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Newton College to be demolished after Planning Inspectorate overturns ruling
PLANS to demolish a college building in Newton and build ten homes have been given the go-ahead after a government planning inspector overturned St Helens Council’s original rejection on appeal.
In December last year, following considerable opposition to the plans from the community, councillors on St Helens’ planning committee unanimously rejected proposals to replace the Newton-le-Willows college campus with two and three bedroom homes.
Speaking at the time, Cllr Seve Gomez-Aspron said “the demolition of the college would be a severe hit to the town and a reduction of local heritage”.
However, following an appeal by developers Morris Homes Ltd to the Planning Inspectorate, the ruling has been reversed and permission has been granted for the college building to be flattened and the homes built.
In its judgement, the Inspectorate had noted the strong support for the retention of the building, which dates back to 1911, and that in 2008 the building was assessed by English Heritage but was not considered appropriate for listing.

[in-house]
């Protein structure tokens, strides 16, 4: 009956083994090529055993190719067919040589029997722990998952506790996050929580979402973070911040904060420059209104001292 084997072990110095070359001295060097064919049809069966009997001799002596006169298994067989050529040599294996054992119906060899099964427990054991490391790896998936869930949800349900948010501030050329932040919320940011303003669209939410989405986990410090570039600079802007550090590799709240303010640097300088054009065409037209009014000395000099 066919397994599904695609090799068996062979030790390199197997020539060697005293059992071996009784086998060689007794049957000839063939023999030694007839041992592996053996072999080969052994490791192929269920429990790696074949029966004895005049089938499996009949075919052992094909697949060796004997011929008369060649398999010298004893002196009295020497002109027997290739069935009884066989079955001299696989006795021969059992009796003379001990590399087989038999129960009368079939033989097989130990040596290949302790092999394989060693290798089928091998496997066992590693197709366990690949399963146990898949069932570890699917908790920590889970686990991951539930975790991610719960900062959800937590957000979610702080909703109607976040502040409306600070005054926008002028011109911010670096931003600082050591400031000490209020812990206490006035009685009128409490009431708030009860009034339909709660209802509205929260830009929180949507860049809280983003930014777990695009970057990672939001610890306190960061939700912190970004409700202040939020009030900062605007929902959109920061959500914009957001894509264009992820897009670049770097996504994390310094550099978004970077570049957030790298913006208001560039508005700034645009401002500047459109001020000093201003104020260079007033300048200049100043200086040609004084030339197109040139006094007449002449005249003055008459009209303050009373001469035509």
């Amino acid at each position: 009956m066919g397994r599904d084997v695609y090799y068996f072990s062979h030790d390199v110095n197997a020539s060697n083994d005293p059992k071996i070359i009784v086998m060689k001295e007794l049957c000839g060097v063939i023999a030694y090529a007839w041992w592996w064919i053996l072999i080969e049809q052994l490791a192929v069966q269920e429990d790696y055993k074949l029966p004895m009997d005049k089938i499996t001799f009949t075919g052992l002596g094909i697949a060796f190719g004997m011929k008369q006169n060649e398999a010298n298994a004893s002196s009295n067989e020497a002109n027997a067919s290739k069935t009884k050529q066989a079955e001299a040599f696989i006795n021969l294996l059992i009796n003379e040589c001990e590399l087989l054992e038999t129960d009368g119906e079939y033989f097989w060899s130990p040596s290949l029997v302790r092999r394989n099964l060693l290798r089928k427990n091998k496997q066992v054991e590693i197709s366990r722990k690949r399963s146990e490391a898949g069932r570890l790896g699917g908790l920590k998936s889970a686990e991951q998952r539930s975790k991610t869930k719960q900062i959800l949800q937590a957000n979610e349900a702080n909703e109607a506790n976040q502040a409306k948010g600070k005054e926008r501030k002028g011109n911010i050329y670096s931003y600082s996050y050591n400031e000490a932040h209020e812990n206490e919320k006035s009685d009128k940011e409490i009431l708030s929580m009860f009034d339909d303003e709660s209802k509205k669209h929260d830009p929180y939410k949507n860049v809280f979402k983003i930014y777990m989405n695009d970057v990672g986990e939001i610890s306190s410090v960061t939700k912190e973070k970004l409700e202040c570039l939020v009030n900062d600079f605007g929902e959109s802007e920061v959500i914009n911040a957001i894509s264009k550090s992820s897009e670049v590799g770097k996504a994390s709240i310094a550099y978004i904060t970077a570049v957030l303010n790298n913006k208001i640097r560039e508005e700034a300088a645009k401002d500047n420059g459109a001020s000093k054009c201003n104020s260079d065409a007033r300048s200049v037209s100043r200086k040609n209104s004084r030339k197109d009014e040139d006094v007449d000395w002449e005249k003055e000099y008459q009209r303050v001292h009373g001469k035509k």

And, despite the creation of the ‘St Helens List of Locally Important Buildings Supplementary Planning Document’ in 2011 to set out criteria for buildings which may be suitable for listing, the inspector noted that a local list had not been produced for the borough.
An assessment of the building’s heritage significance concluded “that the building lacks specific local interest and does not meet the criteria for local listing and the Council have not produced any evidence to the contrary to indicate that it meets any of their adopted criteria”.
A statement from St Helens Council in response to the decision said: “The decision of the government planning inspector to overturn the original decision of the Council is extremely regrettable as they have not listened to local views and those of the council.
“As much as the council, as well as local residents wanted to retain the building it is clear that the government’s planning inspector did not consider that this was feasible.”